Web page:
Academic journal article Defense Counsel Journal

Insured's Reimbursement of Insurer's Defense Expenses: Some Practical Steps

Academic journal article Defense Counsel Journal

Insured's Reimbursement of Insurer's Defense Expenses: Some Practical Steps

Article excerpt

If there is a judicial determination of noncoverage, insurers stand to get reimbursement, but there are pitfalls to be avoided

COURTS are allowing liability carriers to recover their defense expenses from their own insureds in certain cases. The approach taken in this article is a practical one, examining alike the reported cases that allow or reject reimbursement. The practitioner can pull from those cases the practical steps courts have looked for when they have faced the issue.


Courts that deal with the issue of the recovery by an insurer of its defense expenses from its insured are often careful to distinguish the fact that they are dealing with the issue of insureds' reimbursement of insurers' defense expenses. Cases that deal with insureds' reimbursement to their insurance carrier of payments made by the carriers in settlement or indemnity generally require four things: (1) an agreement by the carrier with the insured. (2) reserving the defense of noncoverage, (3) full recovery of a reasonable settlement made by the insurer on behalf of the insured with the injured claimant, and (4) the carrier's subsequent establishment of noncoverage.(1)

Such cases include at least one holding that the requirement of an "agreement" was satisfied where the insured refused to agree but its insurance carrier obtained court approval to make the settlement. The carrier in that case was entitled to seek reimbursement.(2) The practical steps necessary for an insurance carrier to obtain reimbursement from its insured of defense expenses, are different.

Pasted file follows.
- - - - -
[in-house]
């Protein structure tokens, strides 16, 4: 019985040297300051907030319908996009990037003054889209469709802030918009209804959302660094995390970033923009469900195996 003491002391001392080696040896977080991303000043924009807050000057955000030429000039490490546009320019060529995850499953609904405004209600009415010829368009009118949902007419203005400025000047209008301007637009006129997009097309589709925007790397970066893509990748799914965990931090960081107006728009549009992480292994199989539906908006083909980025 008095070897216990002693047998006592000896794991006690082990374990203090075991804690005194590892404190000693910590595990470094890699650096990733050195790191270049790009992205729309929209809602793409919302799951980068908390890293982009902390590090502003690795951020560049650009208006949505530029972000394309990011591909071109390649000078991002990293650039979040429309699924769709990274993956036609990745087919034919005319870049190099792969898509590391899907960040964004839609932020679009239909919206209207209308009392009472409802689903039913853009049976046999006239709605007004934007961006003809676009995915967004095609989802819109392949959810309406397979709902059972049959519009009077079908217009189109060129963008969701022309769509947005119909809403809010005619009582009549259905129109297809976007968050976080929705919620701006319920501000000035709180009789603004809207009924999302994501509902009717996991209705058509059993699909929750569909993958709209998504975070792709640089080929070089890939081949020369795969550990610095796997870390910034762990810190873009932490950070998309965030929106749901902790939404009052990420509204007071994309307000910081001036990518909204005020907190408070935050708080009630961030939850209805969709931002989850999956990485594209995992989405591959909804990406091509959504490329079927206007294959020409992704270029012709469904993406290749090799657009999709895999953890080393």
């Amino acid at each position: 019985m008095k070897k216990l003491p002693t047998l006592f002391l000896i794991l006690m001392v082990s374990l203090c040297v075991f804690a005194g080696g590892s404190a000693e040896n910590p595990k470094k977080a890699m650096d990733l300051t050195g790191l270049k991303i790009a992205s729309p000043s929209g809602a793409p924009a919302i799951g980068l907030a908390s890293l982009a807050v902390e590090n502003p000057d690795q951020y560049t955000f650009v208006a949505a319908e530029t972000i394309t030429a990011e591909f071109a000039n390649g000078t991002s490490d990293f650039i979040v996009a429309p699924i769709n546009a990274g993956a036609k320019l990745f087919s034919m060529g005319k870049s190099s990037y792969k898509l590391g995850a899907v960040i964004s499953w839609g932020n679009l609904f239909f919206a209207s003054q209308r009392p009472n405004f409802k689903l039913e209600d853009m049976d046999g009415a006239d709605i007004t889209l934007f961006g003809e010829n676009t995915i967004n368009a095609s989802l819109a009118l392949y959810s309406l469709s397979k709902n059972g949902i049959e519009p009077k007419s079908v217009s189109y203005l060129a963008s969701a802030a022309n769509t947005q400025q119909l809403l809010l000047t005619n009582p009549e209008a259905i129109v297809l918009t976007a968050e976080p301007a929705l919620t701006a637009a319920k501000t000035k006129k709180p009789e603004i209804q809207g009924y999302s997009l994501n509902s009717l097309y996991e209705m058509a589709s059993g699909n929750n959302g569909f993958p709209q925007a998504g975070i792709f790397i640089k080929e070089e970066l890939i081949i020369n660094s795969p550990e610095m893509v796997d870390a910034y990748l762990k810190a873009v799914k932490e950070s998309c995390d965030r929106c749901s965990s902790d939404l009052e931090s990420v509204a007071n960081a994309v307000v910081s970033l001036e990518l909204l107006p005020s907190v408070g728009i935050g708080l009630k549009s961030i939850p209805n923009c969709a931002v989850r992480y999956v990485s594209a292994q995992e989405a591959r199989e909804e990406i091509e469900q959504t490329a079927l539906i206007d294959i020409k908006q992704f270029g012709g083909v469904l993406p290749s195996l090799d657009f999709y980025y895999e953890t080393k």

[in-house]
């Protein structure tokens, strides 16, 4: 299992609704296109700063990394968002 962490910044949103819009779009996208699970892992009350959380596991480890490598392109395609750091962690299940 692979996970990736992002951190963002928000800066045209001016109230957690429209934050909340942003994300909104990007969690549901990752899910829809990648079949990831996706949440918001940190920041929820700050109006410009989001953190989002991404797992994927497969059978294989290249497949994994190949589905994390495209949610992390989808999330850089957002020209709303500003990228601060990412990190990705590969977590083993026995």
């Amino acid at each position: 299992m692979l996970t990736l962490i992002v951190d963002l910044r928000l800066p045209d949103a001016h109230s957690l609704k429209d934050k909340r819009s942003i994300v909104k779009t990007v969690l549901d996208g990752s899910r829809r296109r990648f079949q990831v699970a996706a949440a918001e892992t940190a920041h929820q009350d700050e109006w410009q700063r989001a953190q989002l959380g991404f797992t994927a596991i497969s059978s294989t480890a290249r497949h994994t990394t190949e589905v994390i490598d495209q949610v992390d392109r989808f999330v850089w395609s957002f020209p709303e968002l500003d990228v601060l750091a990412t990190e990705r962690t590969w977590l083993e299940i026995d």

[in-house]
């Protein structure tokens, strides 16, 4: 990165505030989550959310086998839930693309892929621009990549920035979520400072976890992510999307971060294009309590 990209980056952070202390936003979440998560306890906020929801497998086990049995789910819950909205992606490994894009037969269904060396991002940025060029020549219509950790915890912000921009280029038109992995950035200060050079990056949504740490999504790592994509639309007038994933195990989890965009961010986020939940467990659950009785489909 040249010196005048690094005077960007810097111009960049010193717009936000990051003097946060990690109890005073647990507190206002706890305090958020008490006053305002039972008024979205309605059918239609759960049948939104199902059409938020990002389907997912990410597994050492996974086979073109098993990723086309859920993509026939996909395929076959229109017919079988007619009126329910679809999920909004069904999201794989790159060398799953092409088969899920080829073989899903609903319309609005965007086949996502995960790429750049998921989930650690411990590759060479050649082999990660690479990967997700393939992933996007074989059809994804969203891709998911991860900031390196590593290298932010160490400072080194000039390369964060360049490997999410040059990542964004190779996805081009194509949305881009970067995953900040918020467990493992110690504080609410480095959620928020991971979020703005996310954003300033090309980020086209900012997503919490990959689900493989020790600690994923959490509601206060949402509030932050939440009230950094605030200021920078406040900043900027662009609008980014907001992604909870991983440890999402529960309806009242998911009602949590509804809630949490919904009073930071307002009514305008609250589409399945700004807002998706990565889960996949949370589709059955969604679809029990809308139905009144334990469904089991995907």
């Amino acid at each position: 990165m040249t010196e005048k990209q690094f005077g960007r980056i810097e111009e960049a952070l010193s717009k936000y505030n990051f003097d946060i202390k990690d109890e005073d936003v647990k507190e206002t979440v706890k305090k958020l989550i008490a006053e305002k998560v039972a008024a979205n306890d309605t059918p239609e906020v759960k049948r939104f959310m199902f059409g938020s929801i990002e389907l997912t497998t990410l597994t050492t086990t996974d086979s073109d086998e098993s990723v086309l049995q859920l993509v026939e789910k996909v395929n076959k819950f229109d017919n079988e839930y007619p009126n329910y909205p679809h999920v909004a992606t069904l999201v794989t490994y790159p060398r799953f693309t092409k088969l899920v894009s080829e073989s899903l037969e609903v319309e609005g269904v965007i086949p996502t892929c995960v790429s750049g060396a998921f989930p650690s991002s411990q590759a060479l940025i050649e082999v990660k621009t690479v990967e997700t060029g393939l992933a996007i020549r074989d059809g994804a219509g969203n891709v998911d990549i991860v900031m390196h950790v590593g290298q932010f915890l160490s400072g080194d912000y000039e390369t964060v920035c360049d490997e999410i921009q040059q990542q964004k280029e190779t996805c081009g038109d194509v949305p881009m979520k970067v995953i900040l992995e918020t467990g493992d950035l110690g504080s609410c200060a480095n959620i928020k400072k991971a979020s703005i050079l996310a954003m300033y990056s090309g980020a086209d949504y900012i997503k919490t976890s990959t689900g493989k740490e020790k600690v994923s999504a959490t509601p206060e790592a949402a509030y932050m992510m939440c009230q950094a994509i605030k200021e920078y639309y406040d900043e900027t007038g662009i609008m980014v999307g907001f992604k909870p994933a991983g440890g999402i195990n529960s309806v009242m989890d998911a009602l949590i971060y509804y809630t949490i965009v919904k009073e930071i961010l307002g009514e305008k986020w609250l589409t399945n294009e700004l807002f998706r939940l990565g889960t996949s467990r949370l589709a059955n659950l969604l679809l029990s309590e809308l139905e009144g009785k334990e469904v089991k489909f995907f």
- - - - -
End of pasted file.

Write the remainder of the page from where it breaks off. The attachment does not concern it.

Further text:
In general terms, it is useful to examine the available causes of action by looking first at cases allowing various causes of action and then at cases not allowing them. In cases allowing recovery for defense expenses, the insurers' chosen cause of action most often has been "reimbursement,"(3) The "reimbursement" cause of action has allowed recovery of some significant sums, varying, for example, from the recovery in California state court of $14,294.45 in 1981.(4) to the recovery of $96,627.00, again in California state court in 1994.(5) to the recovery in federal court in California in 1988 of $495,754.13.(6)

In addition, there is some authority allowing recovery in a suit "for declaratory relief and restitution of the sums it [a general liability insurer] paid in defending and settling" the underlying liability suit.(7) There is also some authority that Texas law may allow a cause of action for such "reimbursement" if it is stated in the insurance policy, or arguably if such a fight is clearly stated in a reservation of rights letter and the record reflects "an agreement or understanding that the insured would reimburse if later it was determined that there was no duty to defend."(8)

There may also be a possibility of recovery under a theory of "recoupment" under Pennsylvania law, a U.S. district court noted in a case that apparently did not directly involve the issue of reimbursement. The court's decision in Federal Insurance Co. v. Susquehanna Broadcasting Co.(9) apparently allowed the recovery of defense expenses in that case, but only after the underlying liability case had terminated. The court stated:

We note that the claim for counsel fees is for fees

expended in defense of non-covered claims so the

merits of this claim are not connected to the early

failure to assert the damages defense. The two issues

are simply not relevant to each other. What is

important is that plaintiff did defend under a

reservation of rights. We do note our agreement

with defendant that plaintiff is not entitled to

reimbursement of any of its defense costs incurred

until the time of the termination of the Fishel

[underlying] action. …

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